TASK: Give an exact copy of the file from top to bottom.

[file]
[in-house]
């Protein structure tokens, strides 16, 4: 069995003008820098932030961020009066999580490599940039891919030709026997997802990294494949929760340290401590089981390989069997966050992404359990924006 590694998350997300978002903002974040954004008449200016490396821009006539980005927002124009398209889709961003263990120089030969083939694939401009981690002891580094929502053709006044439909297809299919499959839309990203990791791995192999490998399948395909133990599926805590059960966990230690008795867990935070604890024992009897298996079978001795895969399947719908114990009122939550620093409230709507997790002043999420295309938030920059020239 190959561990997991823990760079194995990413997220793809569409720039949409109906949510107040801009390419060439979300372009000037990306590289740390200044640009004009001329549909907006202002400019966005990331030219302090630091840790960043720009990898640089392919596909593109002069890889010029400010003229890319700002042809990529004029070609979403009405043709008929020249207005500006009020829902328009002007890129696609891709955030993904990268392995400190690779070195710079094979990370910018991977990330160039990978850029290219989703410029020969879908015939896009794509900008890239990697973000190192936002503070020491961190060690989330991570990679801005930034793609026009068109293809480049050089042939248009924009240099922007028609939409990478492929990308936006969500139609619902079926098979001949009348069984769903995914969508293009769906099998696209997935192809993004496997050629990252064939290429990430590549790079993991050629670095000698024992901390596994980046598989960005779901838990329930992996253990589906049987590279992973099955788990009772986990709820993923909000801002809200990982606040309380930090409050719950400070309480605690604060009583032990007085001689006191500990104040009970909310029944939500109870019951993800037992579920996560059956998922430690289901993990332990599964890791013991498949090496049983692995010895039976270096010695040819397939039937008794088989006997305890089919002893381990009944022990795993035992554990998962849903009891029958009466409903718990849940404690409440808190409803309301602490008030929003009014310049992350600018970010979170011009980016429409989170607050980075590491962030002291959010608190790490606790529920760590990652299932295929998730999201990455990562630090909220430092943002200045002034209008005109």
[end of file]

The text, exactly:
[in-house]
């Protein structure tokens, strides 16, 4: 069995003008820098932030961020009066999580490599940039891919030709026997997802990294494949929760340290401590089981390989069997966050992404359990924006 590694998350997300978002903002974040954004008449200016490396821009006539980005927002124009398209889709961003263990120089030969083939694939401009981690002891580094929502053709006044439909297809299919499959839309990203990791791995192999490998399948395909133990599926805590059960966990230690008795867990935070604890024992009897298996079978001795895969399947719908114990009122939550620093409230709507997790002043999420295309938030920059020239 190959561990997991823990760079194995990413997220793809569409720039949409109906949510107040801009390419060439979300372009000037990306590289740390200044640009004009001329549909907006202002400019966005990331030219302090630091840790960043720009990898640089392919596909593109002069890889010029400010003229890319700002042809990529004029070609979403009405043709008929020249207005500006009020829902328009002007890129696609891709955030993904990268392995400190690779070195710079094979990370910018991977990330160039990978850029290219989703410029020969879908015939896009794509900008890239990697973000190192936002503070020491961190060690989330991570990679801005930034793609026009068109293809480049050089042939248009924009240099922007028609939409990478492929990308936006969500139609619902079926098979001949009348069984769903995914969508293009769906099998696209997935192809993004496997050629990252064939290429990430590549790079993991050629670095000698024992901390596994980046598989960005779901838990329930992996253990589906049987590279992973099955788990009772986990709820993923909000801002809200990982606040309380930090409050719950400070309480605690604060009583032990007085001689006191500990104040009970909310029944939500109870019951993800037992579920996560059956998922430690289901993990332990599964890791013991498949090496049983692995010895039976270096010695040819397939039937008794088989006997305890089919002893381990009944022990795993035992554990998962849903009891029958009466409903718990849940404690409440808190409803309301602490008030929003009014310049992350600018970010979170011009980016429409989170607050980075590491962030002291959010608190790490606790529920760590990652299932295929998730999201990455990562630090909220430092943002200045002034209008005109």